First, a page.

It’s truly fascinating to see Mechner trying to take the publisher’s notes into account while still trying to keep elements of his original design intact. It’s a warts-and-all look at an 18-year-old developer trying to nail the formula. You can see when he’s being stubborn, you can pinpoint the moment when he makes the game too complicated, but as the game takes shape you can’t help rooting for him, even though the intro already tells you it was never to be.
And then, brilliantly, the first timeline ends with Deathbounce: Rebounded, a modern-day take on the game developed by Digital Eclipse with Mechner’s input. Not only is this ‘final’ version a joy to play, it’s hard not to have a warm feeling at the realisation that having, received all those rejection letters more than four decades ago, 18-year-old Mechner’s game has finally been completed and published just before he turns 60.
In all, there are 14 pieces of software to play in this compilation, but given the nature of the package these aren’t 14 separate games, they’re deep dives into a handful of specific titles.
“In all, there are 14 pieces of software to play in this compilation, but given the nature of the package these aren’t 14 separate games, they’re deep dives into a handful of specific titles.”
As well as the four prototypes of Deathbounce and the modernised Deathbounce: Rebounded, there are also two very early games Mechner made for the Apple II, Asteroid Blaster and Star Blaster.
Karateka is obviously the start of the show here, and as well as three prototypes in varying stages of completion, you also get the final Apple II, Commodore 64 and Atari 8-bit versions of the game as well as Karateka Remastered another Digital Eclipse revamp.
It’s not without its flaws. Naturally, the decision to focus on a single game (well, two games if you count Deathbounce) means it was never going to be as diverse as Atari 50 with its 103 playable titles, so if you haven’t picked that up we’d probably recommend that as a starting point before moving onto this if you love the structure.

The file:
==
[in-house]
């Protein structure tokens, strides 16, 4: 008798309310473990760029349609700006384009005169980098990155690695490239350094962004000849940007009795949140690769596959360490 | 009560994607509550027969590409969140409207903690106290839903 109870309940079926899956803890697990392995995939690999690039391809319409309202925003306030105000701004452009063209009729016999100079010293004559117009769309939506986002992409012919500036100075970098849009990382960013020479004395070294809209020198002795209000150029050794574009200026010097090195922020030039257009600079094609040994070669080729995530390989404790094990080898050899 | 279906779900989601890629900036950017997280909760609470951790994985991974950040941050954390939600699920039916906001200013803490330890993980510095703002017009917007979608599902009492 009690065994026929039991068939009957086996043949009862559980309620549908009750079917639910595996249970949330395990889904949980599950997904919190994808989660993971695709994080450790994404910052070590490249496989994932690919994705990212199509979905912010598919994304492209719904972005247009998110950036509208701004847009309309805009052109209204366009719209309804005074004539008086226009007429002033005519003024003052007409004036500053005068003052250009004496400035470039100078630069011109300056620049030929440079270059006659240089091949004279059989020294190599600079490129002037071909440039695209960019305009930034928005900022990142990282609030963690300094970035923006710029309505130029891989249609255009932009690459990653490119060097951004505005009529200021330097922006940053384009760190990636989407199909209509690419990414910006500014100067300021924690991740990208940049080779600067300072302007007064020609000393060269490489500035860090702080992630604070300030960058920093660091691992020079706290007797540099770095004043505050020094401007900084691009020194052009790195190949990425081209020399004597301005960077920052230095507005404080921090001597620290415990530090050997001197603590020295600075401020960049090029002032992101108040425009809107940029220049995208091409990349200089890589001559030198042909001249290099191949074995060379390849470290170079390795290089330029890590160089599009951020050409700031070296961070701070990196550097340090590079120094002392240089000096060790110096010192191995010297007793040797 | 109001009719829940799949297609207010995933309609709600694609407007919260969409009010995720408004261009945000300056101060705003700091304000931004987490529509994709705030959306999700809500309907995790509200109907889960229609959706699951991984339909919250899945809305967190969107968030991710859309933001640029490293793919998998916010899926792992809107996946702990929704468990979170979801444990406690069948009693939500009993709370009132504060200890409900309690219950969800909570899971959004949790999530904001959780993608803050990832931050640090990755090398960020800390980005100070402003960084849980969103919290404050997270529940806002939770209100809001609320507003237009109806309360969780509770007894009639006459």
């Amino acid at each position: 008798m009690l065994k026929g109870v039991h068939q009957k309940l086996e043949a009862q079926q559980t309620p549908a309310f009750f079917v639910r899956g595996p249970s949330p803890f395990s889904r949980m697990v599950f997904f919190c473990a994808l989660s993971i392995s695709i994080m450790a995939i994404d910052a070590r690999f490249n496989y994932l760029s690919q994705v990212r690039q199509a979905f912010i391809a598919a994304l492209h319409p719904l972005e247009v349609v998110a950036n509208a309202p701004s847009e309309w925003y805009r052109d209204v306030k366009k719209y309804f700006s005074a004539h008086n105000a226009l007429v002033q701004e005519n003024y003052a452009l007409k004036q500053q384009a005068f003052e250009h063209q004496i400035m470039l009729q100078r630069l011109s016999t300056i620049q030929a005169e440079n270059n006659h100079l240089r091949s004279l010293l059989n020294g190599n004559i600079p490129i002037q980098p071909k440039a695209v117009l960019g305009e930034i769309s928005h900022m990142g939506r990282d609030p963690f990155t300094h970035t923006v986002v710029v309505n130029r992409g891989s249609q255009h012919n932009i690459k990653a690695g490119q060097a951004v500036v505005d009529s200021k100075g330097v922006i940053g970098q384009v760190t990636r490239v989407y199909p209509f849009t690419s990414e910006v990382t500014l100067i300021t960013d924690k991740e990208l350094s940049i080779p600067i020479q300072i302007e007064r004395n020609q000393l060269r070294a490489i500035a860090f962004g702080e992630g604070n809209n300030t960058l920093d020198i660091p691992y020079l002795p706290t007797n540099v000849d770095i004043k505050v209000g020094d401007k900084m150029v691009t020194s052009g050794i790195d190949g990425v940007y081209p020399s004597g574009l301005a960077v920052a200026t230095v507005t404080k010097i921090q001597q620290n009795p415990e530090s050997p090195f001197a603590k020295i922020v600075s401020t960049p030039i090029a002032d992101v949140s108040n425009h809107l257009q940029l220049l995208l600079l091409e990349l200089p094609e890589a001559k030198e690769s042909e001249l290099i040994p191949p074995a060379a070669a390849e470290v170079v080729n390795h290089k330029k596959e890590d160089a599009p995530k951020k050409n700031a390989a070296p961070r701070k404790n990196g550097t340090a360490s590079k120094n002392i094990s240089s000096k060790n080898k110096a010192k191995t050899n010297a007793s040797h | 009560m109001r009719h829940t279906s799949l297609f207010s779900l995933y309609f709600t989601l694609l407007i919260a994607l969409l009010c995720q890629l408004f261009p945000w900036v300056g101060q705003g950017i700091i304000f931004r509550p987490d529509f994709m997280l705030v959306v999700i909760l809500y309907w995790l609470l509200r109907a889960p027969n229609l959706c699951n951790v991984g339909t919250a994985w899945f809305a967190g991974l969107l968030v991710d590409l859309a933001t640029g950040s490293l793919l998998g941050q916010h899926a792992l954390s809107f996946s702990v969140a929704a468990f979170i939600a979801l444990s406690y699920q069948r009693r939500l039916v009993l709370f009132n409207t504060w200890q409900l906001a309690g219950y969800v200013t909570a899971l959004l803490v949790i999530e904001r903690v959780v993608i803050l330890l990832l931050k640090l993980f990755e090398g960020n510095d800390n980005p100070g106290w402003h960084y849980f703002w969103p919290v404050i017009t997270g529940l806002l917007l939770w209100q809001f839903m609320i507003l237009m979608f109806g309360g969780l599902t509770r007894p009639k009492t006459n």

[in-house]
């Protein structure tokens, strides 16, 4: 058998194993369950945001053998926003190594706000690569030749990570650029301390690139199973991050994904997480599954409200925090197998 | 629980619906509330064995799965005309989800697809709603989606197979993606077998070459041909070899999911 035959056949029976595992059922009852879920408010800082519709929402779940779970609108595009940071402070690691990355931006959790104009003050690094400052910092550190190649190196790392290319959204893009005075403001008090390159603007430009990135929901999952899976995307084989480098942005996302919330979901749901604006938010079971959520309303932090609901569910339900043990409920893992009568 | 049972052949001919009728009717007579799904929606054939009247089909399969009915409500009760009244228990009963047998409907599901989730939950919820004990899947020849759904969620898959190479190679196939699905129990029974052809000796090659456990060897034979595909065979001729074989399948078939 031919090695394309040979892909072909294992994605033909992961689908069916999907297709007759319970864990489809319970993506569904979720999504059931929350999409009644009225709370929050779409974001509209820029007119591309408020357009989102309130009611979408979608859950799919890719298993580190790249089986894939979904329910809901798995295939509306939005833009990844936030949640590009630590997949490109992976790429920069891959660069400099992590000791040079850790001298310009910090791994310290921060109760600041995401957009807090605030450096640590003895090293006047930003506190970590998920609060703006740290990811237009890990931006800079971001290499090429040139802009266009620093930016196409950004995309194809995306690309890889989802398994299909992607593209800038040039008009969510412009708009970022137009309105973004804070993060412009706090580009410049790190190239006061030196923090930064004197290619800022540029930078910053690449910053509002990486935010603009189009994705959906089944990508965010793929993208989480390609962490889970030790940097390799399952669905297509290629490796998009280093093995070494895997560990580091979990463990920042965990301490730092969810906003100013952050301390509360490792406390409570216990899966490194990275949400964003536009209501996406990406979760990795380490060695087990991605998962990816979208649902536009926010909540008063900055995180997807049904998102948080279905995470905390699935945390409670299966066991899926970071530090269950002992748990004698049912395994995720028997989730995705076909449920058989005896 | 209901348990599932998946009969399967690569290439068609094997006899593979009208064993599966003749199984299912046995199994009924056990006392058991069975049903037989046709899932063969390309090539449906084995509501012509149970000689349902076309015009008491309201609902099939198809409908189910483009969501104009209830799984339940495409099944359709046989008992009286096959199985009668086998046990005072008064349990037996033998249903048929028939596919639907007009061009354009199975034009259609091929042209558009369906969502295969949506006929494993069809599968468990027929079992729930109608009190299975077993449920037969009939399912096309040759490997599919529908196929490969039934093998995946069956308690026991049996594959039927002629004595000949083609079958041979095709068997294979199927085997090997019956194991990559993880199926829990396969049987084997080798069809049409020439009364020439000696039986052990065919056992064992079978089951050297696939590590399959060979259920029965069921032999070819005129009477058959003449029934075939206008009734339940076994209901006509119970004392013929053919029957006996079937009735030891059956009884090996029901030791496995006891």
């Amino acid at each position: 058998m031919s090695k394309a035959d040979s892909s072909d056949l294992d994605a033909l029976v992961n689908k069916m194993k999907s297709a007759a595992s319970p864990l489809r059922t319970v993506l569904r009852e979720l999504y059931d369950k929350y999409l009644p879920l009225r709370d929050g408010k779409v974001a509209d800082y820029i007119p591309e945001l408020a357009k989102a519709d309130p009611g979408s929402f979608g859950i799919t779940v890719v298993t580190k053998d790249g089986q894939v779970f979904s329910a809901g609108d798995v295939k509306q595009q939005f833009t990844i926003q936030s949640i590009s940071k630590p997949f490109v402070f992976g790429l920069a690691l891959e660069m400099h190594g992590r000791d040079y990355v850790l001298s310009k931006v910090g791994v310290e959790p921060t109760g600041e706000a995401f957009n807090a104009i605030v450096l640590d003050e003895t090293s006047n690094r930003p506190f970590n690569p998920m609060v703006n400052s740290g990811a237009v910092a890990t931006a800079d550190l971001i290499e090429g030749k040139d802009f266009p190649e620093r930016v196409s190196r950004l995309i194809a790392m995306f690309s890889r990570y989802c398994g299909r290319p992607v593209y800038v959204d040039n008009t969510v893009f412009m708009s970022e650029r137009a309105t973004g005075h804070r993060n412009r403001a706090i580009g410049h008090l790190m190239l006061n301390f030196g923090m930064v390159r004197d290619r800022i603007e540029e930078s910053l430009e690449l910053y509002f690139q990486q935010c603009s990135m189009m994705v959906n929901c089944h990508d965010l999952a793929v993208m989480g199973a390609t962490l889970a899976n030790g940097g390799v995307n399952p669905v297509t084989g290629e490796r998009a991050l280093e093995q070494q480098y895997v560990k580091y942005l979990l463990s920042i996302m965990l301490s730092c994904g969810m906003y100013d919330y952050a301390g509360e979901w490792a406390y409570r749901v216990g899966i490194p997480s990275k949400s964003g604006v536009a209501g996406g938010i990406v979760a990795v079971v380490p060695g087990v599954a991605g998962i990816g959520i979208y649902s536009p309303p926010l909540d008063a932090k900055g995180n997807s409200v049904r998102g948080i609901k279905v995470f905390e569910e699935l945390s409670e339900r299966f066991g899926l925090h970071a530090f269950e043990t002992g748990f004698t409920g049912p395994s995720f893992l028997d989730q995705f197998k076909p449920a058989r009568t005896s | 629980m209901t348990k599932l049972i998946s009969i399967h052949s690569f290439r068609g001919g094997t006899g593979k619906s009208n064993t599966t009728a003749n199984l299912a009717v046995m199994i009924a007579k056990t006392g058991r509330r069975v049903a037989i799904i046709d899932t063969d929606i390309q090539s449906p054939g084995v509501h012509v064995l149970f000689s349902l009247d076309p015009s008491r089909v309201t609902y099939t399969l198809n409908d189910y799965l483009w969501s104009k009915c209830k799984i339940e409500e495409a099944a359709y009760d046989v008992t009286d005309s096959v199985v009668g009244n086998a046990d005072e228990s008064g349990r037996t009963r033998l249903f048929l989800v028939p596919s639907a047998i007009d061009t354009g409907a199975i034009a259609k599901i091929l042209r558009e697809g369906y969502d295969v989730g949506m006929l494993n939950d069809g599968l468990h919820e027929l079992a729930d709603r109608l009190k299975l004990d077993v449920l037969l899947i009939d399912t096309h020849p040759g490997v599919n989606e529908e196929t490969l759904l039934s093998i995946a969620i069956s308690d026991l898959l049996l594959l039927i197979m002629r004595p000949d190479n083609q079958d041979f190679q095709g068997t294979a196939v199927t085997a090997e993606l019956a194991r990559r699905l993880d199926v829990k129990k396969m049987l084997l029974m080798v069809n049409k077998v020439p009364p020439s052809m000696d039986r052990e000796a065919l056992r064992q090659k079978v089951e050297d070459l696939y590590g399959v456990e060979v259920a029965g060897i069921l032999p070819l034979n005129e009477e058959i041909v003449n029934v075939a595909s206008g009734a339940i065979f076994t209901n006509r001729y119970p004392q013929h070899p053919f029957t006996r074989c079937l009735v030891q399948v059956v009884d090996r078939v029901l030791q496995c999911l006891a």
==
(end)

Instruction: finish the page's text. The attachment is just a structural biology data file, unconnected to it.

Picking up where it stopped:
Another frustrating thing is Mechner’s abysmal handwriting. There are a wealth of design documents included, which are a treat, but some of them are practically impossible to read and would have benefited greatly from optional captions clarifying what he says.
Of course, there’s also the matter of Karateka itself, which as a nearly 40-year-old fighting game may not quite hold up to some player’s modern tastes.
By the time you reach the game in the timeline most will already be invested in it, and one would hope most players engaging in software like this would accept that context is key, but it still has to be said that focusing on a single game is always a gamble if the player ends up not clicking with that game.
Ultimately, though, as the first entry in what will hopefully be a lengthy series, The Making of Karateka is a fascinating way to present the story of a single game. At $20 the price is right, too, making it a difficult proposition for anyone interested in the history of the medium to turn down.
The Making of Karateka is a powerful statement of intent for what promises to be a superb series of interactive documentaries. Not everyone will click with the idea of focusing on a single game rather than your typical retro compilation, but those interested in the creative process will be fascinated by the content provided here.
- Retains Atari 50's brilliant timeline structure
- A wealth of photo, written and video content
- Playable prototypes are a fantastic touch
- The story of Deathbounce is a welcome surprise
- Lacks the diversity of Atari 50 (by definition)
- Many of Mechner's design docs are illegible
- Karateka itself may not click with everyone